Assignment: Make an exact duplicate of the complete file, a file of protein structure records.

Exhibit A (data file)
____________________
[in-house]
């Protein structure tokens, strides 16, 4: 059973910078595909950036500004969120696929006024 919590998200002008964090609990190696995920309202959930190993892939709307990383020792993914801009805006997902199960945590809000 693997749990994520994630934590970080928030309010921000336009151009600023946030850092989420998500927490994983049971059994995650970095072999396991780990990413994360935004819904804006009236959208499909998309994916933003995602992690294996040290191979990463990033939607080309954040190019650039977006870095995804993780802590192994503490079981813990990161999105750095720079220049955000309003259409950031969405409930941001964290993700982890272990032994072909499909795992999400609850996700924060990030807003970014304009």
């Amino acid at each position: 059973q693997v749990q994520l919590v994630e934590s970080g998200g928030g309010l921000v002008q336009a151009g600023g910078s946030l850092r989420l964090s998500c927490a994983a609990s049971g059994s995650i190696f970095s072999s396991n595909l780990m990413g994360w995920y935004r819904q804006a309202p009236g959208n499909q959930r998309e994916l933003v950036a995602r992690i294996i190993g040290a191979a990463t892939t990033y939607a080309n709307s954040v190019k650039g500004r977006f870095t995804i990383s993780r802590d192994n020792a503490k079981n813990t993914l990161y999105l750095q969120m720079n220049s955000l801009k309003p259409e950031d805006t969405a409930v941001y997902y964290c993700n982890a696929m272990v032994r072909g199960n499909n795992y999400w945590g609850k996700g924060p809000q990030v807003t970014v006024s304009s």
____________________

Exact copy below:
[in-house]
């Protein structure tokens, strides 16, 4: 059973910078595909950036500004969120696929006024 919590998200002008964090609990190696995920309202959930190993892939709307990383020792993914801009805006997902199960945590809000 693997749990994520994630934590970080928030309010921000336009151009600023946030850092989420998500927490994983049971059994995650970095072999396991780990990413994360935004819904804006009236959208499909998309994916933003995602992690294996040290191979990463990033939607080309954040190019650039977006870095995804993780802590192994503490079981813990990161999105750095720079220049955000309003259409950031969405409930941001964290993700982890272990032994072909499909795992999400609850996700924060990030807003970014304009």
């Amino acid at each position: 059973q693997v749990q994520l919590v994630e934590s970080g998200g928030g309010l921000v002008q336009a151009g600023g910078s946030l850092r989420l964090s998500c927490a994983a609990s049971g059994s995650i190696f970095s072999s396991n595909l780990m990413g994360w995920y935004r819904q804006a309202p009236g959208n499909q959930r998309e994916l933003v950036a995602r992690i294996i190993g040290a191979a990463t892939t990033y939607a080309n709307s954040v190019k650039g500004r977006f870095t995804i990383s993780r802590d192994n020792a503490k079981n813990t993914l990161y999105l750095q969120m720079n220049s955000l801009k309003p259409e950031d805006t969405a409930v941001y997902y964290c993700n982890a696929m272990v032994r072909g199960n499909n795992y999400w945590g609850k996700g924060p809000q990030v807003t970014v006024s304009s």